Monday, December 22, 2014

JORDAN: What happened to April, May revenue?

By NICK JORDAN, Kansas Revenue Secretary | 6/16/2014

Critics recently accused the Kansas Department of Revenue of “misrepresenting” research about the state’s revenue shortfall in April and May.

We at the Department of Revenue stand behind our prior statements contained in our April and May tax receipts reports. We have established metrics to track results and limit speculation. These are part of our contribution when we meet with the Consensus Revenue Estimating Group.

Critics recently accused the Kansas Department of Revenue of “misrepresenting” research about the state’s revenue shortfall in April and May.

We at the Department of Revenue stand behind our prior statements contained in our April and May tax receipts reports. We have established metrics to track results and limit speculation. These are part of our contribution when we meet with the Consensus Revenue Estimating Group.

Instead of speculative guessing and accusations here is the analysis we’ve used that shows the effect capital gains shifts from tax year 2013 to tax year 2012 had on Kansas tax receipts.

Many sources have highlighted the difficulties experienced by states in forecasting the tax year 2013 revenue drops because of the federal tax policy changes. Just this week, the Federation of Tax Administrators reported for January through April 2014, based on data from 35 states, total individual income tax collections, as well as estimated and final payments, all showed revenue drops.

While the April and May revenue receipts are a concern, this is a temporary issue and should not distract from Kansas’ many positive indicators of economic progress: unemployment is down from 6.8 percent in 2011 to 4.8 percent as of April 2014 and the state had two record years in new business filings.

Starting January 2013, Kansas income tax rates decreased 14 to 24 percent. The corresponding decrease in withholding taxes was factored into subsequent consensus revenue estimates. Because of the rate reductions, in 2013, we anticipated a 15 percent drop in withholding and saw a 13.6 percent drop. On Jan. 1, 2014, there was another reduction in income tax rates of 10 percent and we anticipated an additional 5 percent drop in withholding, and for the first five months we have only seen a 4.2 percent drop. The money didn’t disappear; Kansans have more money in their pockets.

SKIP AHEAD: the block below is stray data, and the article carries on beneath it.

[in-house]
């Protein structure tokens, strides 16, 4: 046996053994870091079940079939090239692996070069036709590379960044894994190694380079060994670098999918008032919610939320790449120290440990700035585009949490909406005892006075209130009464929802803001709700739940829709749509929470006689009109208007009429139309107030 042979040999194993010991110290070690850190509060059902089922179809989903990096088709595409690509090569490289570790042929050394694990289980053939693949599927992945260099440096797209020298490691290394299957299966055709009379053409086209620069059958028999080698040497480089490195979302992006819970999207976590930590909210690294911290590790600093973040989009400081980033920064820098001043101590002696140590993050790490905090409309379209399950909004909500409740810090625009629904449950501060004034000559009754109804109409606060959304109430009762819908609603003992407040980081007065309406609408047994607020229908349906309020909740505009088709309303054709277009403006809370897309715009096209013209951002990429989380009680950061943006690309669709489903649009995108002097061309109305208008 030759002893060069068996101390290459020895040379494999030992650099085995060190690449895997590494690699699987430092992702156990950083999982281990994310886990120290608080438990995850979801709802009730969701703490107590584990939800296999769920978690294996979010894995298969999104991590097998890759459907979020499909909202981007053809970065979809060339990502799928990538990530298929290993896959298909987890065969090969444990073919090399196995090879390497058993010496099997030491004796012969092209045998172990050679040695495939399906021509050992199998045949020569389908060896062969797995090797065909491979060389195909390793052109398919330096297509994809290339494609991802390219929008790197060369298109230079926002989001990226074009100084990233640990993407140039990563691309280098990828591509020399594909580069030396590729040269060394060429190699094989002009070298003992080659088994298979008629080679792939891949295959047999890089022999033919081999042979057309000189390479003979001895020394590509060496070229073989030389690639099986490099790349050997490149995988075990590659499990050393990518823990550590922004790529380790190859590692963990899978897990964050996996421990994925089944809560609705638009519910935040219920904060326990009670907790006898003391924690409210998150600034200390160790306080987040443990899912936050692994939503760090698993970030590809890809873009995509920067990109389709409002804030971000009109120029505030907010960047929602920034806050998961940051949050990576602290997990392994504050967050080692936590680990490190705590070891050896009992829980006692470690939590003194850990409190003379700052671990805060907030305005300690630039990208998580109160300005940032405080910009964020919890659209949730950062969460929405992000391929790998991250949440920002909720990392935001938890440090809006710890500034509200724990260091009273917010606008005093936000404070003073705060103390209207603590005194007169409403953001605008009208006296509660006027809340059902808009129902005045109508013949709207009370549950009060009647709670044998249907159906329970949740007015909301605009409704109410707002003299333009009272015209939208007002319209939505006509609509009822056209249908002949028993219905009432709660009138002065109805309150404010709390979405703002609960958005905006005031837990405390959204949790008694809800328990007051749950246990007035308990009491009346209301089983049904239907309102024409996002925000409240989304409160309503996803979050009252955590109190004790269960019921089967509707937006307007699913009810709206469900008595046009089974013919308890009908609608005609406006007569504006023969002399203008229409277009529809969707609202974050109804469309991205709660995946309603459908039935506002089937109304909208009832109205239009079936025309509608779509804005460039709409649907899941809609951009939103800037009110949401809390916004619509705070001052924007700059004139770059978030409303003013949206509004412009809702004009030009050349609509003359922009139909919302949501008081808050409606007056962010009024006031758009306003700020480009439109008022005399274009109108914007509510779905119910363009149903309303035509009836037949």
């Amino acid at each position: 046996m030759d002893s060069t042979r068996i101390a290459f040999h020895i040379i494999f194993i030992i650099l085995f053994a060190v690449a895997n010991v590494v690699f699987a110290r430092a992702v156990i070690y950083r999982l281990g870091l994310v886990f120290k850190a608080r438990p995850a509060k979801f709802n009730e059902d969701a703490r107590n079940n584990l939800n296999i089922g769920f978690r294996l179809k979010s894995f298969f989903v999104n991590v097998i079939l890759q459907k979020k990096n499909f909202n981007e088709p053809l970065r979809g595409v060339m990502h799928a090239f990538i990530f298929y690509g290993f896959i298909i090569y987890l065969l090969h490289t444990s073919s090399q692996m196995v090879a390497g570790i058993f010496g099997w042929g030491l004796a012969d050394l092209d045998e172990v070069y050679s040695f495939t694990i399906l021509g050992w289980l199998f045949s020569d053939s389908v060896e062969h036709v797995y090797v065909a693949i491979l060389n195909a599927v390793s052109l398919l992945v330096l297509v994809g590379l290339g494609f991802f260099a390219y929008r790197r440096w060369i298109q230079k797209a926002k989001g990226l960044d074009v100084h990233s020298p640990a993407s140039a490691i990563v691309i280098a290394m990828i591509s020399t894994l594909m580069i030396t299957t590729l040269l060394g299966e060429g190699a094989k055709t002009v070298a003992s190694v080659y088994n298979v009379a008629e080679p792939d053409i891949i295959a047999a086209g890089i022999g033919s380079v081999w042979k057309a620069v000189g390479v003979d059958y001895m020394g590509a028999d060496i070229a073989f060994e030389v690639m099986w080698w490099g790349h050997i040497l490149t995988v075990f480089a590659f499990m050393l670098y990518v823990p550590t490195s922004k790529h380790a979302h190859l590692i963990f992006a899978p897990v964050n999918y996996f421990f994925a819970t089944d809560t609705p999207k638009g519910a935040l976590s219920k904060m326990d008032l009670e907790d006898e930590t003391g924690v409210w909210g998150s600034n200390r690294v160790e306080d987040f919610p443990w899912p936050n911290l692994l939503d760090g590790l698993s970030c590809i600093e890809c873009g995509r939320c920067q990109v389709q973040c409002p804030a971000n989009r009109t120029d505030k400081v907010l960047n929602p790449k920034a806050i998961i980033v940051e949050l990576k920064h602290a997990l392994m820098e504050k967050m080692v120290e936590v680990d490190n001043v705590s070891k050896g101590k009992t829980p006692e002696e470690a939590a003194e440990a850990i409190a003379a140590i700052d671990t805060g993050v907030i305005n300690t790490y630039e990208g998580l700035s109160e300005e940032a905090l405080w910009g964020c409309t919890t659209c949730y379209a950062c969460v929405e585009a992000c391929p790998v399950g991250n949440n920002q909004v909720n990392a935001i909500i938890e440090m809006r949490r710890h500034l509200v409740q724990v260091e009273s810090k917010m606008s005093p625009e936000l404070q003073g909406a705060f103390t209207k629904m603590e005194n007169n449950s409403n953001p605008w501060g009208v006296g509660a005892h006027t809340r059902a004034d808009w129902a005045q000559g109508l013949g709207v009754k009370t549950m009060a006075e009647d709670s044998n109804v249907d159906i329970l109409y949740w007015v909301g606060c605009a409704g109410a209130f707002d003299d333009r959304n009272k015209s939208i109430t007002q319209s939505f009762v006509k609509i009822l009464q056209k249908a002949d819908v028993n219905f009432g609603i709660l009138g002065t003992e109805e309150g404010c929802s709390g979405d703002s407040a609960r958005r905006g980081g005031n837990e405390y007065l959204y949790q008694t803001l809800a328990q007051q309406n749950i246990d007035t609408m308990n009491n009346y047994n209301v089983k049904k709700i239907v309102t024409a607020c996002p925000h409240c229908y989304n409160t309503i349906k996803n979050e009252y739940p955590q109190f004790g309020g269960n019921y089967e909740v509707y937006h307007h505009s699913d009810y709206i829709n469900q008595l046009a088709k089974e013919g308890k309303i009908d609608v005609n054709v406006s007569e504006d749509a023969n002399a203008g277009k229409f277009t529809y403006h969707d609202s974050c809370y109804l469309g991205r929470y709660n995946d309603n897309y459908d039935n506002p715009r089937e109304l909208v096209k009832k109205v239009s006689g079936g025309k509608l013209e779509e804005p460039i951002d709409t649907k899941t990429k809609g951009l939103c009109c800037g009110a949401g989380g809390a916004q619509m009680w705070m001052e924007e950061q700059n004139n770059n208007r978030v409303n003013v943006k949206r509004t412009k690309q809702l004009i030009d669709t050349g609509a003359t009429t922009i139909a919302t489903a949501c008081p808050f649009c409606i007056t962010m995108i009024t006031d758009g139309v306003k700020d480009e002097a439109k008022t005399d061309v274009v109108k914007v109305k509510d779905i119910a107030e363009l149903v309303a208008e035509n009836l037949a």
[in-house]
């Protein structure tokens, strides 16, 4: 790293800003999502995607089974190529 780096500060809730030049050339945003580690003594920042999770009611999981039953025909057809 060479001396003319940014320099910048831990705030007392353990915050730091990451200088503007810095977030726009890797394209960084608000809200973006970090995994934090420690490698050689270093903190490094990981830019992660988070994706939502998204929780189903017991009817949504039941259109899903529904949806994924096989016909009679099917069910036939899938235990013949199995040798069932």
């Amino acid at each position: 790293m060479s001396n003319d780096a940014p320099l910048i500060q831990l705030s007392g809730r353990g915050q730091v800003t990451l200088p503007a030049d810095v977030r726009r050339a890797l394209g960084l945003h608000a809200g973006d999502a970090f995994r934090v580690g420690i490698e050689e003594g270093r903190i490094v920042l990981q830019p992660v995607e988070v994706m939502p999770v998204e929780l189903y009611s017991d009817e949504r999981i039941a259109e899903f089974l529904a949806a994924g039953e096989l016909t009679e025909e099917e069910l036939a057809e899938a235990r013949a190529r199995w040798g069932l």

There are two primary indicators that show the revenue drop in April and May 2014 is attributable primarily to declining capital gains income. The state saw an 11.1 percent increase in federal adjusted gross income reported on tax year 2012 returns, compared to the prior tax year. Kansas income taxes are determined using the federal adjusted gross income amount as the starting point, subject to certain modifications. The federal adjusted gross income amount is not affected by any Kansas tax policy changes. With the tax year 2013 returns received to date, the total federally adjusted income amount has fallen 22 percent from the 2012 high.

Balance due payments (final payments) increased for tax year 2012 by 19.8 percent but fell 47 percent in tax year 2013 compared to 2012. These payments are primarily attributable to capital gains and dividends income.

We issued our April and May tax receipts reports after the April 17, 2014 meeting of the Consensus Revenue Estimating Group, which develops the official revenue forecasts on which the State Budget is built. This group meets twice a year, in November and April, to forecast revenues for the current and next fiscal year. At the time of the April meeting, our tax receipts were exceeding the November 2013 forecast for fiscal year 2014 revenues by $130 million. As discussed above, our withholding tax receipts were also performing well. At that meeting, the group increased the FY 2014 forecast for individual income tax receipts by $25 million.

There also have been allegations that the department underestimated the impact of the non-wage business income tax exemption.

Based on tax returns processed so far, we calculate that businesses have saved between $140 and $150 million in Kansas income taxes because of the non-wage business tax exemption, which at this point is less than the $160 million that we previously projected.

Ninety-eight percent of Kansas businesses are 100 or fewer employees. Eliminating non-wage business taxes gives these owners needed capital to reinvest in their businesses through new employees and equipment.

As with all tax years, we won’t have the final figures until all returns are processed. This will not happen until after the October deadline for people who filed extensions. Only then will we be able to do a comparison with the prior year.

In November, once the full picture is known, the Consensus Revenue Estimating Group will reconvene and make any necessary adjustments to the estimates upon which the budget will be based.

Nick Jordan is Kansas revenue secretary.

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